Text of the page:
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Published: Wed, October 19, 2016
Sport | By Billy Aguilar

HERE'S WHY YOU NEED NOT PANIC AFTER SEEING THE DROP IN NFL RATINGS, ACCORDING TO THIS ANALYST

HERE'S WHY YOU NEED NOT PANIC AFTER SEEING THE DROP IN NFL RATINGS, ACCORDING TO THIS ANALYST

While the sudden and significant drop in terms of double digit ratings for NFL - one of the last fool proof sources of broadcast and cable programming to have remained on the television scene, has sent the entire media-related business industry into a spin as investors are beginning to re-think their investments, while bookies are beginning to rethink their betting lines. Top research company MoffattNathanson's analyst Michael Nathanson, however. has warned media investors not to overanalyze the upheavals in data for the past last month and base their decisions on the same and instead try to establish an alternative trend for NFL audience performance rather than re-planning their precious investments.

According to Mr. Nathanson, during the last five years, the NFL ratings (compound annual growth rate basis) have been observed to be rather stable, with very little annual variation. In this regard, a 5 % drop was seen in 2012-13, whereas 7 % drop in ratings was observed in 2014-2015.

This season, however, has seen a considerable and unprecedented decline in ratings, an alarming situation for broadcasters and investors alike. In the past four weeks of this gaming season, ESPNs Monday Night Football has gone down by 17 % in the 18-49 demographic, Sunday Night Football has gone down by 13 %, and CBS' Thursday night game has gone down by 15 % (Interestingly enough though, both CBS and FOX's day time coverage has gone down by only 3 %). Prime-time NFL series Night Football, Sunday Night Football and Monday Night Football have been hit the hardest, with their ratings having gone down by 10 %, 23 %, and 16 %, respectively as opposed to last year, when their ratings saw an increase of 10 %, 23 %, and 1 % respectively.

Nathanson, however, who refuses to believe that this sudden decline in ratings is conclusive, has cited alternative reasons to be the cause. He has stated the election special coverage on account of the ongoing elections to be the main cause of decline in ratings for ESPNs Monday Night Football game on 26 September. He has cited other prime time games to be boring blowouts with tough competitor programs as compared to the previous year. For instance, in comparison to the sold-out game between perennial playoff contenders Pittsburgh and Baltimore that took place on Thursday, October 1, 2005, the Thursday night match on September 29 featured a rather uninteresting match featuring a 2-3 Cincinnati Bangles team easily defeating a rather disoriented 1-4 Miami Dolphins team by a mighty, but very predictable 22-7, as it had absolutely no scope of having anything out of the ordinary whatsoever. He has further advised media investors not to panic and wait out the season to come to base their decisions on a definite conclusion.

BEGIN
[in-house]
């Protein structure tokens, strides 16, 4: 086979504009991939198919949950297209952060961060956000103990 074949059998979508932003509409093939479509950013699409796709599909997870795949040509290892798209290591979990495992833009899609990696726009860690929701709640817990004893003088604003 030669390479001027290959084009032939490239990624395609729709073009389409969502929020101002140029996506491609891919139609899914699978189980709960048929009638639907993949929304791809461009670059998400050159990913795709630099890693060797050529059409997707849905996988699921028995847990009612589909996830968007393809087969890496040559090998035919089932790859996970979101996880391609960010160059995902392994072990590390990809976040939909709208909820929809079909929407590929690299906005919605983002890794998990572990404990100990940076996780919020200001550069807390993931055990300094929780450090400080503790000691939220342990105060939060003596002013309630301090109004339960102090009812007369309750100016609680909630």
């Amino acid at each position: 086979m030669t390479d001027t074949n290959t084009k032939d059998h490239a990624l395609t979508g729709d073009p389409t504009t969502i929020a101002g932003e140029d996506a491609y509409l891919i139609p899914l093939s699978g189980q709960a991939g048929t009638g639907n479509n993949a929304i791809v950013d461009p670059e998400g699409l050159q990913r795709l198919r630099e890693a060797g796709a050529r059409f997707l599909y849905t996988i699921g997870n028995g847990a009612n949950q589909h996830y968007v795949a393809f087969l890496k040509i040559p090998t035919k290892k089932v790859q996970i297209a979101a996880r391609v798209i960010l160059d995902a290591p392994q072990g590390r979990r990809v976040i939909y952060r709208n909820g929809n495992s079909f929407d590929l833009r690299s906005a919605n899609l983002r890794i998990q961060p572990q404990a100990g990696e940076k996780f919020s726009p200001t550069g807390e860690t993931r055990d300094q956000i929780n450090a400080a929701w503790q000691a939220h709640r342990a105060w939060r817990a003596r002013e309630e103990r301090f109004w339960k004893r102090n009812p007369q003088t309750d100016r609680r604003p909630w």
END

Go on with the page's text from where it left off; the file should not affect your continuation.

Nathanson has, however not refrained from acknowledging the fact that real risks nonetheless do exist for the bigger media companies who have not hesitated to invest billions of dollars to acquire NFL rights. These include larger stakeholders such as Disney/ESPN, CBS Corp, 21st Century Fox, Comcast/NBC Universal and even social media platforms like Facebook and Twitter, among others. In what is seen as an alarming development, the 2015-2016 season, which included the Summer Olympics, the NFL was accountable for only 19 % of the gross ratings points collectively for networks ESPN, FOX, CBS and NBC.

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